Dead Boys – Return of the Living Dead Boys

Dead Boys – Return of the Living Dead Boys / 2008 MVD / 50 Minutes / /

The Dead Boys were one of the few bands that had ever made anything of themselves from the Cleveland area. This band started in 1975 and broke up for the first time in 1979. While the act would have to stay together to record a live album for Sire Records (contract obligations), the act would stay defunct for a number of years. It is in that context that individuals should understand why this performance was such a watershed one. This is why Joey Ramone is present at this show, and this is why there is a such a large audience for a band that was renowned for playing in dives and other ignoble places.

While the act starts off a little rusty (the act’s most major of hits, “Sonic Reducer”, elicits a number of sour notes for the band as they get back to a cohesive state). The subtitle of this DVD, “Halloween Night 1986”, is an accurate one: this concert took place on Halloween night, and as such, there are a number of costumes floating through the crowd. The band themselves take part in the festivities, with a bondage and a pimp costume being two of the more notable digs on stage. The concert itself shows that the intensity that made the band so well-known in punk circles had not diminished in the years since they had broken up, as tracks like “Son of Sam” and the aforementioned “Sonic Reducer” are full of the acerbic wit and the speed-filled energy which the band was known.

“Return of the Living Dead Boys” provides individuals with more than just the concert, as there is a bonus feature that captures the band on a local cable access show, “Wake Up, Youngstown”. There is a delightful sort of tension between Stiv Bators and the interviewer, as if the band had just dropped by unannounced. While this DVD will close up before the hour mark hits, the different versions of the classics contained here will be enough to ensure that viewers make watching this DVD a common occurrence. The sound and audio quality is great for a punk show, considering there are numerous bootlegs around that tend to barely distinguish vocals from the fuzz emanating from the album. If you are a Dead Boys fan, or a fan more generally of the first wave of punk rock, “Return of the Living Dead Boys” is a perfect disc to add to one’s collection.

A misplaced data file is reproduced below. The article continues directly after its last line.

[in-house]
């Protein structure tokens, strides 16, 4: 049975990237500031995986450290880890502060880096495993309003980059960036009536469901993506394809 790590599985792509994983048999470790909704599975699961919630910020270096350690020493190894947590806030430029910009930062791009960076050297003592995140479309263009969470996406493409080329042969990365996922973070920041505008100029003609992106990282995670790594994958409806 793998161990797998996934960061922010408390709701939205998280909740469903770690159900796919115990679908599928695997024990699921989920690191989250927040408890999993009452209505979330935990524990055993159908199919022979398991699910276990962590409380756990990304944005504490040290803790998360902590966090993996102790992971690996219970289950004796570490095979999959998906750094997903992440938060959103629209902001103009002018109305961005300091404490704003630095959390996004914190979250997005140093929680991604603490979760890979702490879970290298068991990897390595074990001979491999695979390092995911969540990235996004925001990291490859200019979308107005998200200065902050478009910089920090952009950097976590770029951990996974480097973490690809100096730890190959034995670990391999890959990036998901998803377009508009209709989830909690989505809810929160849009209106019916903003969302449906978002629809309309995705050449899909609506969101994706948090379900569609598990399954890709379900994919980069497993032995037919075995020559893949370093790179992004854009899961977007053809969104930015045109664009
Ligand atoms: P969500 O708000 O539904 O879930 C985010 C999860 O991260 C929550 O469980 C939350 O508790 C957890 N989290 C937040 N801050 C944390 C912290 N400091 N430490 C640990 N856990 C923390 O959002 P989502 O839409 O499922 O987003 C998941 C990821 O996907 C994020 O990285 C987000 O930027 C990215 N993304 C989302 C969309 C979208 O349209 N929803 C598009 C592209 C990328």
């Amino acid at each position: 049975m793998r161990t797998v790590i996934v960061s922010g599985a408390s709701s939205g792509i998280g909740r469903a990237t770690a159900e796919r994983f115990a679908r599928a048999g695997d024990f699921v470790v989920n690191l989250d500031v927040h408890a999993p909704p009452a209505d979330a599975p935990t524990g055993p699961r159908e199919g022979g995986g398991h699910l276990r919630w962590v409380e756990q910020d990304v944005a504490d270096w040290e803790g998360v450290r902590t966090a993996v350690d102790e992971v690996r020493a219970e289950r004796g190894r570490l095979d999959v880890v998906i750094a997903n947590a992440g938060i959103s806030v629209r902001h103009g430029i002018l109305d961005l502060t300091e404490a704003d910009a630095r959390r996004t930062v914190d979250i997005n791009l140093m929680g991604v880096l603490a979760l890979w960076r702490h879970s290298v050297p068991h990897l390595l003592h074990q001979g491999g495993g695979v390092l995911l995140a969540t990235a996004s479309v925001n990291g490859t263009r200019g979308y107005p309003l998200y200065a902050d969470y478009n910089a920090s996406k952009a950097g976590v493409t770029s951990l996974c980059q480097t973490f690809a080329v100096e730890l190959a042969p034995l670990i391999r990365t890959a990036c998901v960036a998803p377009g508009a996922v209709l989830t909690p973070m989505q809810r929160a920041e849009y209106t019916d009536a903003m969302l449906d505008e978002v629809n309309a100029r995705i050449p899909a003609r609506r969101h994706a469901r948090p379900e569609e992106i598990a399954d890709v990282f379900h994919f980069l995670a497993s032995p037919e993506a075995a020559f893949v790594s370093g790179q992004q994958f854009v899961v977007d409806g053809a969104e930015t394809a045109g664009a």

Rating: 7.5/10

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Author: James McQuiston

Ph.D. in Political Science, Kent State University. I have been the editor at NeuFutur / since I was 15. Looking for new staff members all the time; email me if you are interested. Thanks!

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